Johnny Marr + the Healers, “Down on the Corner”

What Happened With Johnny Marr and the Healers After?

A follow-up album was planned, but never came to fruition. Though the group never technically split, they remained inactive while Marr pursued other projects with Modest Mouse and the 7 Worlds Collide supergroup and still have not released a second record.

The Postal Service

the postal service
Kevin Winter, Getty Images

What Happened With The Postal Service in 2003?

Taking a break from his newfound fame with Death Cab for Cutie, singer Ben Gibbard teamed with Dntel’s Jimmy Tamborello to form The Postal Service, who broke out with their 2003 debut album, Give Up. The two members pulled in Rilo Kiley vocalist Jenny Lewis for multiple contributions to the record, which was more electronic and keyboard-centric music than Gibbard’s other band.

The group scored a hit with their lead single “Such Great Heights,” which found its way into multiple ads for M&M’s, UPS and Kaiser Permanente as well as later being tied as a theme to ABC’s Grey’s Anatomy. The album also yielded the singles “The District Sleeps Alone Tonight” and “We Will Become Silhouettes” en route to peaking at No. 45 on the Billboard 200 album chart and later receiving platinum certification.

The Postal Service, “Such Great Heights”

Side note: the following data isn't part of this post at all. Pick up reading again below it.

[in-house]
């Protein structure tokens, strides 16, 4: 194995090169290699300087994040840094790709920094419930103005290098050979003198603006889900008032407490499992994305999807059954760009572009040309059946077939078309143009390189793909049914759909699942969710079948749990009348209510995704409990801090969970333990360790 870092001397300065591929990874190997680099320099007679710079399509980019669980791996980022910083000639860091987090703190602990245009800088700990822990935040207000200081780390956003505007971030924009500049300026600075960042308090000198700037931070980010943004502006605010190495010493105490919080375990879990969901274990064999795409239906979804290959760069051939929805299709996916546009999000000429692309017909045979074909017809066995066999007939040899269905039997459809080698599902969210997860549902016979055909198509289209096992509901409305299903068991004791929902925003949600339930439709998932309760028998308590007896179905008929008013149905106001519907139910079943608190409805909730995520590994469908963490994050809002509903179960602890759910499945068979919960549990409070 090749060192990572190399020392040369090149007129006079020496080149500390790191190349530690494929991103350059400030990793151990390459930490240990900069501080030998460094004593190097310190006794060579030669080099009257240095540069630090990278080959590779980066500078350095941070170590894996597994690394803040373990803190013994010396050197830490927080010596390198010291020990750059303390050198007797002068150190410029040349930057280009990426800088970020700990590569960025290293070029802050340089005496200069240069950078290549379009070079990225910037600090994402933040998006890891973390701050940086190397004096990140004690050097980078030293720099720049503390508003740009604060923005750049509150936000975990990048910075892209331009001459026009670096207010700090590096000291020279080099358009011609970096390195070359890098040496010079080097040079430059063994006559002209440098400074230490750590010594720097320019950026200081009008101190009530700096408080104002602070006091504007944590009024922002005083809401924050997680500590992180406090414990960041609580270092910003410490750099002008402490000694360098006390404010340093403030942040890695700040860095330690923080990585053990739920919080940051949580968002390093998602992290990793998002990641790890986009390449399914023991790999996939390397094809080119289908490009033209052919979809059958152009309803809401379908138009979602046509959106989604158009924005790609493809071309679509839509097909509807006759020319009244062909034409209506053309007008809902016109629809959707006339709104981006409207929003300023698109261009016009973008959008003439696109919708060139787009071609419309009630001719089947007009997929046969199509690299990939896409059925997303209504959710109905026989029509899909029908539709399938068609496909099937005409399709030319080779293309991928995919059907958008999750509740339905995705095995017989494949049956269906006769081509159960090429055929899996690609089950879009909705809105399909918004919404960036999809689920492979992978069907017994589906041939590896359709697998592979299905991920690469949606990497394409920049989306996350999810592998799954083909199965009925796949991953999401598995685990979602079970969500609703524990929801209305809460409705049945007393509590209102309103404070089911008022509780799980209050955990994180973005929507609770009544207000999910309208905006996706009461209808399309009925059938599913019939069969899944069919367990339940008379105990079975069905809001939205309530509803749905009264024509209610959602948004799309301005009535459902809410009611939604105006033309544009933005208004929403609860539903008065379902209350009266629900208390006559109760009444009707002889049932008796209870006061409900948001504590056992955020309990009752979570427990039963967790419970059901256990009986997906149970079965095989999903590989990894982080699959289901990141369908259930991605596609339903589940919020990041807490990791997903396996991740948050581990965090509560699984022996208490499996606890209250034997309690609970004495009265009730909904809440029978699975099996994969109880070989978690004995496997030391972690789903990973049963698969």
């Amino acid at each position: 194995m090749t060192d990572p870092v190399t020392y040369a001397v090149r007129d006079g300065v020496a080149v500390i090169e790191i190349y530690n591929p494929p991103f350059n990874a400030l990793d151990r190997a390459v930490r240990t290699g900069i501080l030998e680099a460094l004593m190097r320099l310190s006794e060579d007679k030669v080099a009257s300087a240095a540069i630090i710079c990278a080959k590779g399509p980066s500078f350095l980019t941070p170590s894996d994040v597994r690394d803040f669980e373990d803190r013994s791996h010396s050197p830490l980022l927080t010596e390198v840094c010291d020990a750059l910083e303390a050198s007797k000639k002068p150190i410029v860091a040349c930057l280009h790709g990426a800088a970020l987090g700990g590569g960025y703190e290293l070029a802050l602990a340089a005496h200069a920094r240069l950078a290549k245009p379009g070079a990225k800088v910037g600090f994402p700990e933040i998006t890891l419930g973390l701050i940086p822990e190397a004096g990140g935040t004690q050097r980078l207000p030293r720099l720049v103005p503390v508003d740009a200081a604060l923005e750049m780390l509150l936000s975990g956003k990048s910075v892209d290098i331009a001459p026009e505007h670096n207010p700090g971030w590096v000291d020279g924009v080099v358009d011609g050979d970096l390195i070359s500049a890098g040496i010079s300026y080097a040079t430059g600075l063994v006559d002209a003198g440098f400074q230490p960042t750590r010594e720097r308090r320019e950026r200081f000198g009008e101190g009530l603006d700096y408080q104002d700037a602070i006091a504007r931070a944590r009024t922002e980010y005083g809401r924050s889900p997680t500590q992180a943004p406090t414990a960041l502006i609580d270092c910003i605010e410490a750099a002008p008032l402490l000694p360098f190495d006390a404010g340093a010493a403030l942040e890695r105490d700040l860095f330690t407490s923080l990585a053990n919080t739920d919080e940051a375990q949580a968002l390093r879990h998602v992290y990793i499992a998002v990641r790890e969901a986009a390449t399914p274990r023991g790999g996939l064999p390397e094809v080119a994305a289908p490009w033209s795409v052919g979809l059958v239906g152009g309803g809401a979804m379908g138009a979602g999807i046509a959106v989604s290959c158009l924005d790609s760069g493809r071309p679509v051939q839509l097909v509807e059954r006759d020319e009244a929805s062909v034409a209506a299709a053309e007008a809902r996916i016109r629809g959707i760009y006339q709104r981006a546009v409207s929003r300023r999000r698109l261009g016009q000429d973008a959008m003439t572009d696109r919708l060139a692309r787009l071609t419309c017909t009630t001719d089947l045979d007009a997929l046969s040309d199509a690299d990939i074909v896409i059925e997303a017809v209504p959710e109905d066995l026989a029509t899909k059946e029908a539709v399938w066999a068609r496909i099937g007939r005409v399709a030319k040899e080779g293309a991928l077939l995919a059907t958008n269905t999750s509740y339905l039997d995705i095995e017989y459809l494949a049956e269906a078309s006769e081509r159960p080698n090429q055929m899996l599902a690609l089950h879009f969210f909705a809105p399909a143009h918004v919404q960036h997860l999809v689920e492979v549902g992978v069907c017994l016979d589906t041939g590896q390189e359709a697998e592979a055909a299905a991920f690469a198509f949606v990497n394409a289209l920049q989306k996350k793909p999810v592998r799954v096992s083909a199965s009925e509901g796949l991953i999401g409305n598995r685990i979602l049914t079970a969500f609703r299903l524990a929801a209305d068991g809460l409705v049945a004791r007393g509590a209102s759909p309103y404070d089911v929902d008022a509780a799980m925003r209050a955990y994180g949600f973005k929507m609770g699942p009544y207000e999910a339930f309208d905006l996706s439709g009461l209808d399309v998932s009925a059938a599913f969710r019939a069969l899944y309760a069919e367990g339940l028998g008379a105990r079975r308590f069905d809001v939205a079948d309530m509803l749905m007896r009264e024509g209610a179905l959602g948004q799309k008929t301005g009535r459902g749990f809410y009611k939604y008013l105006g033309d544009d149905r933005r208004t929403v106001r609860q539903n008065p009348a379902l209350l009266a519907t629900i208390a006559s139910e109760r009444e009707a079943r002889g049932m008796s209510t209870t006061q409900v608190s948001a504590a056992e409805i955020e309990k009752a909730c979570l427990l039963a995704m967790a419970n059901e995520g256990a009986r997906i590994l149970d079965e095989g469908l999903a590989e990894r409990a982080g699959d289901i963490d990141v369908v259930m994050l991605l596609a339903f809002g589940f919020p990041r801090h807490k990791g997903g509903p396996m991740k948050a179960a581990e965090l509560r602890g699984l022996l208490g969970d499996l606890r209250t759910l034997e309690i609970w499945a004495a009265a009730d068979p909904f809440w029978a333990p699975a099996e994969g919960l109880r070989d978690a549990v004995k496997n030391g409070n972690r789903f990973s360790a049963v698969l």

What Happened with The Postal Service After?

Despite talk of a second album in 2007, another record never did arrive. Death Cab for Cutie’s continued success in the 2000s occupied a lot of Gibbard’s time and by 2012 Gibbard posted that there were “no plans” for a follow-up release.

The group split for a period of time, but by 2020 there was talk of the band reuniting. Eventually the live album Everything Will Change was issued. In 2023, the group joined up with Gibbard’s other band, Death Cab for Cutie, for a joint tour that would allow them to celebrate the 20th anniversary of the Give Up album.


revis, justin holman, robert davis
Tim Mosenfelder/Corbis, Getty Images

What Happened With Revis in 2003?

It was a promising start for Carbondale, Illinois rockers Revis, who emerged from the college town inking a deal with Epic for their debut full-length album, Places for Breathing. The album topped Billboard’s Heatseekers chart and eventually peaked at No. 115 on the Billboard album chart, largely based on the quick-climbing lead single “Caught in the Rain.” The song topped out at No. 8 on the Billboard Mainstream Rock chart.

The album also yielded the second single, “Seven,” that peaked at No. 29 on the Mainstream Rock chart. Their inaugural album saw them open for Pearl Jam, Oleander and Evanescence, while also appearing on the 2003 Nintendo Fusion Tour.

Revis, “Caught in the Rain”

What Happened With Revis After?